Elections in Tamil Nadu are all about colour and drama. It must come as no surprise then that the scripts which play out during the poll season, could well be straight out of a Kollywood classic. That seems to be the case in Central Chennai, at least, where a political debutant in the PMK’s Sam Paul will be facing off against a seasoned campaigner, former telecom minister and DMK leader, Dayanidhi Maran.
On the face of it, Maran seems to hold all the aces. The DMK is after all, on the right side of anti-incumbency against the AIADMK, which has allied with the BJP, PMK and DMDK for the elections. Maran also has political pedigree, since he is the son of the late Murasoli Maran who was Minister of Commerce in the Vajpayee government and the nephew of DMK Patriarch M Karunanidhi. Dayanidhi Maran has also been a two-time member of parliament from Central Chennai, and served in two ministries: Telecom and Textiles.
PMK's Sam Paul
Sam Paul feels he has the right kind of ammunition to take on Maran. “He (Dayanidhi Maran) is a corrupt man. Nobody in their right sense would vote for him,” said Paul alluding to allegations against Maran in the 2G and BSNL Telephone Exchange scams, “I’m going to bring professionalism and transparency in the system. We’re going to come with an app, you’re going to see everything online — how much funds are being brought in. We’re trying to end this nonsense of corruption in politics.”
Although a political novice, Paul is a well-known face among social circles in Chennai. The entrepreneur-turned-politician owns a popular chain of hair salons and a number of restaurants in Chennai and Bengaluru. While it comes as no surprise that anti-corruption and transparency is the focus of his campaign for Central Chennai, Maran, on the other hand, has been careful to steer clear of any questions surrounding allegations of corruption, choosing to focus instead on his poll promises: clean drinking water and jobs.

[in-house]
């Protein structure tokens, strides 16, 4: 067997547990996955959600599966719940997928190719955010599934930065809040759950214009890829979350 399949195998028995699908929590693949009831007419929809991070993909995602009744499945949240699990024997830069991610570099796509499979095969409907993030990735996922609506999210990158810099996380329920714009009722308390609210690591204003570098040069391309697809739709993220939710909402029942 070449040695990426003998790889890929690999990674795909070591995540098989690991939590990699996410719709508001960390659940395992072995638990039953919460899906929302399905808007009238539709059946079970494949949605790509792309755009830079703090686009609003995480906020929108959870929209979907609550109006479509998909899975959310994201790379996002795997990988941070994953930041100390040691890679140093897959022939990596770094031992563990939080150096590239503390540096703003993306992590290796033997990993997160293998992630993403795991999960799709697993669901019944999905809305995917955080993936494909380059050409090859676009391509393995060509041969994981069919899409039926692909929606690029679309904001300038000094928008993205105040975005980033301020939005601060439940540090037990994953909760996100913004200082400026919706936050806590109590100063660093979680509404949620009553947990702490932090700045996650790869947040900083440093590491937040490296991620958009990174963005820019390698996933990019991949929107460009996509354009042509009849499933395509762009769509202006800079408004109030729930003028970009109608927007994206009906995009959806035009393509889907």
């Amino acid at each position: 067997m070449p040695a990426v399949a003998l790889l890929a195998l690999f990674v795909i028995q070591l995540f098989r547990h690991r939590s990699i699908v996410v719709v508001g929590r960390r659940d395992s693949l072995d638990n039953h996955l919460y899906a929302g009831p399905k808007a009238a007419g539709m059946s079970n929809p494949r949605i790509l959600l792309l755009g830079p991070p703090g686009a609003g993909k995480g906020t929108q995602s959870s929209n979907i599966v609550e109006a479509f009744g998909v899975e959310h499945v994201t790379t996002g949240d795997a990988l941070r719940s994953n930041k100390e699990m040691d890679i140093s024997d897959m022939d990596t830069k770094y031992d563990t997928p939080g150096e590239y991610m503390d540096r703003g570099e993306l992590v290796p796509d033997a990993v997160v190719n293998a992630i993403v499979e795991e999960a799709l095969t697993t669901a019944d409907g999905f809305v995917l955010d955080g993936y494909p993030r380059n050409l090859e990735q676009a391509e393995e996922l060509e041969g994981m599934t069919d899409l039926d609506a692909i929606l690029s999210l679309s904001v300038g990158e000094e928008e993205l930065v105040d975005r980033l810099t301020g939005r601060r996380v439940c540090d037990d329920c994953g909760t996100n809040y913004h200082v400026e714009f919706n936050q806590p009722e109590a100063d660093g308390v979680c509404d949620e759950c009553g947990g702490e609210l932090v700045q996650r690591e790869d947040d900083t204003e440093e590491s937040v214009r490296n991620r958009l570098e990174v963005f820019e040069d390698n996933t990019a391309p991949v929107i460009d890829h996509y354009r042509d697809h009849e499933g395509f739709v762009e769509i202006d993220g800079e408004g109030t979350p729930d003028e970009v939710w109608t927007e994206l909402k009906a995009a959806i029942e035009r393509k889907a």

“In 2004, things were very similar to how they are today,” he said, “There was a severe drought and I promised the people that I will find a solution by way of setting up a desalination plant, if I were to be elected. For the first time that year, the union budget saw the UPA allot Rs 1,000 crore for a desalination plant in Chennai, which was implemented.” Maran added, “Today, we in Chennai find ourselves in a similar situation, facing another drought. I’ve promised my voters that we will enhance the capacity of the existing desalination plants, and also add another plant, if needed.”
Maran also pointed out how unemployment was at a high under the BJP Government and that the people of Tamil Nadu want change. “When we were in power, we brought in industries and provided employment,” he said, “If I win again, we will ensure that industries invest in Chennai, especially in the IT sector.”
While on the face of it, both candidates have set up their campaign along the lines of a transparency-versus-development narrative, there seems to be a clear disconnect between what they are promising and what young voters want.
“We have leaders telling us that they will do away with corruption, but it needs a strong start and I hope this election can bring that in for us,” said Dikshita Jain, a schoolteacher and a voter from Central Chennai. “Women’s safety is another issue most parties don’t talk about, preferring to brush it under the carpet instead,” added Portia Bosco, a Chennai-based techie, while her friend, Madhu Ramakrishnan wants education to be given importance by elected representatives. However, issues like development continue to find some resonance with voters like Shyam Sundar, who works as an engineer with an automobile company. “Development has stalled in Tamil Nadu,” he said, “A lot of jobs have gone to other states where governments are more pro-active.”With Tamil Nadu voting in just a couple of days, it’s clear that both candidates are running out of time. They may well have to work quickly and start addressing issues that voters are really concerned about if they want to sway the vote in their favour.